We understood we could either hitchhike or grab a taxi across the border. The problem was that we were almost out of rubles. With no one seeming overly eager to pick us up, a taxi driver found us, and he said it would cost 150 rubles to take us to the border. We pooled our resources and came up with 100 rubles, and for some reason (probably from my recent trip to the Caribbean), I had 2 American dollars in a pocket in my bag. We gave this to our taxi driver at the border. We were confused, however, because we understood that we could get a taxi to take us across the border. This driver was not interested in doing this, so we got out of his car.

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There, we met 3 other travelers, a French brother and sister and a Brazilian guy they had met while traveling on the train in Russia. They managed to convince two different cars to take us across the border. The agreement comes at a small cost, and we were fortunate enough that the Brazilian guy had money enough for us too. We promised to pay him once we were in Mongolia.

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The border crossing was surprisingly smooth. The brother and sister and Sara and I piled into a mostly broken car, driven by an overweight Mongolian man with cakes stacked high in his back seat window. His windows had to be opened and closed by hand (I mean this literally, he opened the door, placed the window between his hands and shimmied it up or down), and not all the doors opened from the outside. Most of the knobs of the car were nonexistent and tubing and lining on various parts of the car were in the process of falling off. It was a treat, and it got us from A to B.

The first stop at the Russian side was straightforward. We all got out, removed our bags from the trunk and an official looked in the trunk and in the back and front seat of the car. I surmised that this was to see if we were hiding someone. There was no searching of bags and no question of drugs or value of goods we may have with us (not that we particularly looked like any of us were worth very much).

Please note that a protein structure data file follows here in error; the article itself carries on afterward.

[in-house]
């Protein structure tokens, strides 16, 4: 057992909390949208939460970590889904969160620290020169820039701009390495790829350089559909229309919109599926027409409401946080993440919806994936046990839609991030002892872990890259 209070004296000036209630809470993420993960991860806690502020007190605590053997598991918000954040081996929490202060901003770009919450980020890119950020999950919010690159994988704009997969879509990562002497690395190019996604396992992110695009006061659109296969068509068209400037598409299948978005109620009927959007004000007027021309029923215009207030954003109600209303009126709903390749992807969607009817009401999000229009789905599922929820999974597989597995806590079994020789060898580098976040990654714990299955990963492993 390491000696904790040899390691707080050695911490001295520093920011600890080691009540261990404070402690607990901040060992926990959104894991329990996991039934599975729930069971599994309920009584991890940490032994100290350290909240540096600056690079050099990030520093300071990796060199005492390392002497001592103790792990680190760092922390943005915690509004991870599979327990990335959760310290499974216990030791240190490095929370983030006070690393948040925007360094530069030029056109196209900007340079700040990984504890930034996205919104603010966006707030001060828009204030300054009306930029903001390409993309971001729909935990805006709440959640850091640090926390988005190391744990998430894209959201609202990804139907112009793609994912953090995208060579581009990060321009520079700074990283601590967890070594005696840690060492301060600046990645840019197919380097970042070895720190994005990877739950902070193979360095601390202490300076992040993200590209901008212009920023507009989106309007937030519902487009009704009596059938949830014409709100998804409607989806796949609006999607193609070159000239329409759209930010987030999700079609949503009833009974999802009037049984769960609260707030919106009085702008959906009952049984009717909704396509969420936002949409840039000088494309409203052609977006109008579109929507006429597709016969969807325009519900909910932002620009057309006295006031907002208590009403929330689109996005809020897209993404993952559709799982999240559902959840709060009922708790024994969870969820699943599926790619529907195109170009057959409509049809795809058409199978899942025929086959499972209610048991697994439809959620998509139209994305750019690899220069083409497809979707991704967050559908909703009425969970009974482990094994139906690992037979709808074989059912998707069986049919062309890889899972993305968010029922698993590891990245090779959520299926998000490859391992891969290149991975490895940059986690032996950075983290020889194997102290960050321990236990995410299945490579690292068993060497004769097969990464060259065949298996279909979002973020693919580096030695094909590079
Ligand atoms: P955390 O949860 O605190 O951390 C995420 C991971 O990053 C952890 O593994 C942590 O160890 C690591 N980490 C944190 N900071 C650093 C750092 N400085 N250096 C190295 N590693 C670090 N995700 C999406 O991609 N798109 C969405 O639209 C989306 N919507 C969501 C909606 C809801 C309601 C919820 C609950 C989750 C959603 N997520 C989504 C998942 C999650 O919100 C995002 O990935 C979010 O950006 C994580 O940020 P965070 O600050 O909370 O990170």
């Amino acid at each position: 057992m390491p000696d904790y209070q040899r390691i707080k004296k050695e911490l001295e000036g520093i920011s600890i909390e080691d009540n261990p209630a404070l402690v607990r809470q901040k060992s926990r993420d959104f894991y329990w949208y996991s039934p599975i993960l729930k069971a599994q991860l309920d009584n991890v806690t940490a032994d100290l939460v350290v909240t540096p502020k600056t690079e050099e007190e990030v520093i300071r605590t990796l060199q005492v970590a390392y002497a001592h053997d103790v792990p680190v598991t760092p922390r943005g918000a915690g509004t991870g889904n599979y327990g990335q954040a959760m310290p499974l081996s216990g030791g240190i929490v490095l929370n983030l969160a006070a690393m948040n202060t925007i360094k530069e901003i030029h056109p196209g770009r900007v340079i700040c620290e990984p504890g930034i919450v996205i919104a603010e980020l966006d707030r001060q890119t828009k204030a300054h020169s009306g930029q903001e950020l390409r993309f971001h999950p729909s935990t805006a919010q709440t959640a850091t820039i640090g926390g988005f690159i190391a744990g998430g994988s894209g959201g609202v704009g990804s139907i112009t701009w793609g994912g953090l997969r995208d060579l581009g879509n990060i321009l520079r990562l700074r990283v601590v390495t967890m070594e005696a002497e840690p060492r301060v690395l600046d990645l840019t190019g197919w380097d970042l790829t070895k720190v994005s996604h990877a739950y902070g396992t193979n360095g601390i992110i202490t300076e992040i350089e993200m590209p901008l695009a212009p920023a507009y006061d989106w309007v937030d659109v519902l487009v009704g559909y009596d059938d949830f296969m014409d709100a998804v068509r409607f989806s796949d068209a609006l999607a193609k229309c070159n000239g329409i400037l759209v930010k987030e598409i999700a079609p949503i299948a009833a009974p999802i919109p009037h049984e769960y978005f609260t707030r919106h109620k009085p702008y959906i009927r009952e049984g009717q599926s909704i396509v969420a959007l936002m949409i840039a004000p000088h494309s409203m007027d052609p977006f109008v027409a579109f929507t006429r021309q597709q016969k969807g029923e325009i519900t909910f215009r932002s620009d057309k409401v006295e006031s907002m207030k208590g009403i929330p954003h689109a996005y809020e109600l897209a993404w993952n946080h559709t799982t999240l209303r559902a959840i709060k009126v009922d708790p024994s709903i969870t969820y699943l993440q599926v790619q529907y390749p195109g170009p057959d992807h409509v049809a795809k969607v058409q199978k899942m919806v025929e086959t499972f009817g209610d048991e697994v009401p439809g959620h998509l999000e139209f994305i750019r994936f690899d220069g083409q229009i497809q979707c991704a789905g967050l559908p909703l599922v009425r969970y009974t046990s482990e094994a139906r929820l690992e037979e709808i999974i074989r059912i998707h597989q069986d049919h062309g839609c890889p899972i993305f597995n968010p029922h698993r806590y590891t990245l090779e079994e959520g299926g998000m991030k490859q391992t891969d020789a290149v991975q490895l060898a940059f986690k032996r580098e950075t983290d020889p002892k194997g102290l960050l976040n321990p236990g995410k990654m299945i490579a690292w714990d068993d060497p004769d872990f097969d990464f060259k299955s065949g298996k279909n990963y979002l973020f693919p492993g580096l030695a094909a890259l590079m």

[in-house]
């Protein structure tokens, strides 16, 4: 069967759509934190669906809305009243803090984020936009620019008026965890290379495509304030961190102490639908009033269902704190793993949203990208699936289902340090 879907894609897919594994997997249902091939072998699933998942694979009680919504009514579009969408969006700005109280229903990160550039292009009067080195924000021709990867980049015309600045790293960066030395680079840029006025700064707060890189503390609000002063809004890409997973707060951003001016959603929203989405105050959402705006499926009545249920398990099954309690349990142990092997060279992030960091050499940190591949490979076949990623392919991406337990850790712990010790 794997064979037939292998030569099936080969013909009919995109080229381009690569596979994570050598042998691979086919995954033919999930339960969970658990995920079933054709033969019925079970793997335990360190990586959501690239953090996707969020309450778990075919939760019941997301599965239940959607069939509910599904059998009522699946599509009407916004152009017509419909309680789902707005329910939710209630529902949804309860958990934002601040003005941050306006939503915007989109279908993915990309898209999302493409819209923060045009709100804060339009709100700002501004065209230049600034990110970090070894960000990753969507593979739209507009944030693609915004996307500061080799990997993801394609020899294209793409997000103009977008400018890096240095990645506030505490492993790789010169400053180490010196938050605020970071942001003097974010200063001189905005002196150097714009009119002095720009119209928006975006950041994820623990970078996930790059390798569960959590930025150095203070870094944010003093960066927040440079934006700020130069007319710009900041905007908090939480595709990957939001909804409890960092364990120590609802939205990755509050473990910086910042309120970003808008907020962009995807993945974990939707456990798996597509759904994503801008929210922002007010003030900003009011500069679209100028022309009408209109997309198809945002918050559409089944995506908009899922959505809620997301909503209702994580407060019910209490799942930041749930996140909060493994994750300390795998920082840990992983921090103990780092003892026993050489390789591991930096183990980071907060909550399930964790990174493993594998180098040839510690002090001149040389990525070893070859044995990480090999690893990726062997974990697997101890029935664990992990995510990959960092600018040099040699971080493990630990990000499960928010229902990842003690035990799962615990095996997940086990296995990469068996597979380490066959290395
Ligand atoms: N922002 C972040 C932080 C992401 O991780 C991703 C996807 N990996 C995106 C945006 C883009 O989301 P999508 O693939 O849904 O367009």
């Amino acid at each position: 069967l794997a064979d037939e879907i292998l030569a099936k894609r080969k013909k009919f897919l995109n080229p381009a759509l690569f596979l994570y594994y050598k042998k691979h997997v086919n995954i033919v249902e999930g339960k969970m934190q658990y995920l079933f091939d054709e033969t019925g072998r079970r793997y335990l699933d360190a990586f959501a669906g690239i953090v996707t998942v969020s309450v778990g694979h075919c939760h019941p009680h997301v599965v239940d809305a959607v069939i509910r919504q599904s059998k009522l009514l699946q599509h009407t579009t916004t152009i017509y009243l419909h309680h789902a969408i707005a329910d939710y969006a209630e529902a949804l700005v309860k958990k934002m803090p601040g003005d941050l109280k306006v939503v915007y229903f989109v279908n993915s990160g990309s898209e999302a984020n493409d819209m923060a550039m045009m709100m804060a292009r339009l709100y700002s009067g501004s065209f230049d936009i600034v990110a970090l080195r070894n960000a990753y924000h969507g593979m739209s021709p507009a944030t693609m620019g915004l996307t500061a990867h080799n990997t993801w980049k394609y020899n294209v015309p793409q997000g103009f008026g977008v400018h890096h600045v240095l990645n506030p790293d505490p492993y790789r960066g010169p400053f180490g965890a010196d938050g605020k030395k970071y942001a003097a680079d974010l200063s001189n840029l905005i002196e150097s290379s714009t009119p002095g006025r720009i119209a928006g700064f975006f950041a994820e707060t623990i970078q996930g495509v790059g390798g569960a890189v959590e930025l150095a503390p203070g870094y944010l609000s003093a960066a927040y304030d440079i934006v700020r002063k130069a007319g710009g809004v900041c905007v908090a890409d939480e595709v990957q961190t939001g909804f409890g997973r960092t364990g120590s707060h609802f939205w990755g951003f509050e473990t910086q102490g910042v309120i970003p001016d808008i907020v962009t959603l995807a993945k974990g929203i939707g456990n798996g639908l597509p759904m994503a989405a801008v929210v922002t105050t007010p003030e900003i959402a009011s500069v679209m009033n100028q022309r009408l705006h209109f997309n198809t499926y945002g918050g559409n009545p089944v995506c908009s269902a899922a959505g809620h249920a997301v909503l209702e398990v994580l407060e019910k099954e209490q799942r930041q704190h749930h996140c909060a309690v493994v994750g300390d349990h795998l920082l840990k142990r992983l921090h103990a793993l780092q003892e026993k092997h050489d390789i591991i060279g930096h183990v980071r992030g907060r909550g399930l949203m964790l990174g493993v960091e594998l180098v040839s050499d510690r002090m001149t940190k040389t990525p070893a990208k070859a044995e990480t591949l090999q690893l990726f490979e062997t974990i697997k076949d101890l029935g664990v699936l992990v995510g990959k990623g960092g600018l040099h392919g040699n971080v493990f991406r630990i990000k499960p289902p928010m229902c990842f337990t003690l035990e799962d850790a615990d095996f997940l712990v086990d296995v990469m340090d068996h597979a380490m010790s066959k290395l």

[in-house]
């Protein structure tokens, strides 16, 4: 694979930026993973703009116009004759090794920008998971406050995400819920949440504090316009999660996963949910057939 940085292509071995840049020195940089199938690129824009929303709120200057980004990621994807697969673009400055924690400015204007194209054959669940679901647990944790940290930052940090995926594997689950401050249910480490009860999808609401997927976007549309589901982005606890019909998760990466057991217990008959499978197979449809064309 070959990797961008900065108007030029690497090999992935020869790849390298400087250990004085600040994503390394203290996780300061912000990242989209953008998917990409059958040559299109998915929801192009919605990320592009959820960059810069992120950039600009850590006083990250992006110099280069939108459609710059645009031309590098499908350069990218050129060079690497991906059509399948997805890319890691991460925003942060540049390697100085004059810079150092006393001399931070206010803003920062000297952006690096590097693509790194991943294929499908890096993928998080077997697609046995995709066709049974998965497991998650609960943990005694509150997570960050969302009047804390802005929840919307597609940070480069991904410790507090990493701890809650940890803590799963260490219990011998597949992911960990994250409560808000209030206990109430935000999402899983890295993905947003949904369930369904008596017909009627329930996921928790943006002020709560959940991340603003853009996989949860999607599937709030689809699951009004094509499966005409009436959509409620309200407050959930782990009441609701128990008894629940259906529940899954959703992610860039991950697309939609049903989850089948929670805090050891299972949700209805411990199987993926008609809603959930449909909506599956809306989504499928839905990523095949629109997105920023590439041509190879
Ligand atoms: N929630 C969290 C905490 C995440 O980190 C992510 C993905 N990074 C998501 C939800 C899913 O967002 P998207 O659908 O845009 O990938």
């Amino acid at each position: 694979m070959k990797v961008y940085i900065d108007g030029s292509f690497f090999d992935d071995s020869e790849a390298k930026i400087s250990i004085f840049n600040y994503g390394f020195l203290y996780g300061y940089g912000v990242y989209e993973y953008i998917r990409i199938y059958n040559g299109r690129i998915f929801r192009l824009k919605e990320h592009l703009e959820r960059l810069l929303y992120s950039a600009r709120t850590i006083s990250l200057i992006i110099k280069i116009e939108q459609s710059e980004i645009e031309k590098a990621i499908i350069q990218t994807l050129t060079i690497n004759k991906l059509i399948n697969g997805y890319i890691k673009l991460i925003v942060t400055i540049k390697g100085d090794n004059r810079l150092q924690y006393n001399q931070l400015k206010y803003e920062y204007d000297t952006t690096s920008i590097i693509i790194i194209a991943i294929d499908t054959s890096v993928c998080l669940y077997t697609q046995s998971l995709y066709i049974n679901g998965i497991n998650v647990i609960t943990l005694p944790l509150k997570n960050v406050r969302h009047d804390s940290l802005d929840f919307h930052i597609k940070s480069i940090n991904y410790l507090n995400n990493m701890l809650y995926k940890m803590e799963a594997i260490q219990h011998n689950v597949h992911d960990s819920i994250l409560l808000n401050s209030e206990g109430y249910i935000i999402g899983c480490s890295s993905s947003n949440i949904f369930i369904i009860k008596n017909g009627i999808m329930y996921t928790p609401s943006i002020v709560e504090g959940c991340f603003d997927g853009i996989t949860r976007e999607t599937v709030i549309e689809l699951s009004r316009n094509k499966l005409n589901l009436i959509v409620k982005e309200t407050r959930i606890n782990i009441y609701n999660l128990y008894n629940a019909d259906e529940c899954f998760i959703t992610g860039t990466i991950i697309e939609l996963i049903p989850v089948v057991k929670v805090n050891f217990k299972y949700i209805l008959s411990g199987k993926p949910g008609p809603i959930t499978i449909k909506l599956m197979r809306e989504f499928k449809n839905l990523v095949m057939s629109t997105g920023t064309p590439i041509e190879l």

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The second stop at the Russian side was the passport check. We took turns standing at a window and handed our passports to the Russian woman inside the little office. She scanned our passports under a machine which illuminated numbers and symbols on the pages that I didn’t know were there. She scanned our passports in another machine and then tapped furiously at a computer. She studied our faces carefully, looking up and down from our passport photos to our faces 3 or 4 times, scanning our features. Each of our visits ended with a satisfying thunk of her stamp, showing we had left Russia.

We then drove to the Mongolian side. The first Mongolian official scanned over our passports and handed each of us an immigration paper. We filled those out and then entered the Mongolian immigration office. There, we waited for our turn to speak to the next official, sitting in little boxes like those at airport customs. While we waited, a lady took our passports and the immigration card and wrote a number on it – some sort of code? – and handed everything back to us. The Mongolian official smiled at me (a smile? from a border crossing official?), took my passport, tapped gently at his computer and thunk. Another stamp. After this, I sent my backpack through an X-ray scanner, and the Mongolian manning this station paid no attention to our bags as they crossed the screen in front of his face. “Finished,” he said to us, and we grabbed our bags, headed back outside and got back into the broken car.

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Once in the car, the third and final Mongolian official checked our passports one last time and then smiled. “Enjoy your journey,” he said. This alone surprised me immensely. Someone wants me to actually enjoy something? This was a far cry from the cold and firm Russians we’d come across, at least those in positions of “power”.

And there you have it. We were in Mongolia. And that’s precisely where our driver left us. He drove around the corner from the border crossing and told us to get out of the car. Before he drove off, his car broke a little more, and someone had to push his car to get it to a roll before he was able to start it up again and rumble off.

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Our three lovely travel companions were indecisive, and they had glorious ideas of catching a bus here or there or bargaining with cab drivers. Keep in mind, I’d had no real food or liquid since I woke up that morning, and by this time, it was 3 o’clock, the border crossing taking close to 2 hours. My brain was beginning to lose function.

After much delay and discussion, and tiny Mongolian ladies attacking us with stacks of Mongolian currency, trying to get us to exchange the money we didn’t possess, we finally agreed to hitchhike. I was the first one to throw out my thumb. But two vehicles drove past before one stopped. The five of us hopped into the back of this truck (with pebbles of some sort of animal excrement) and with the wind whipping our hair about, we were on our way.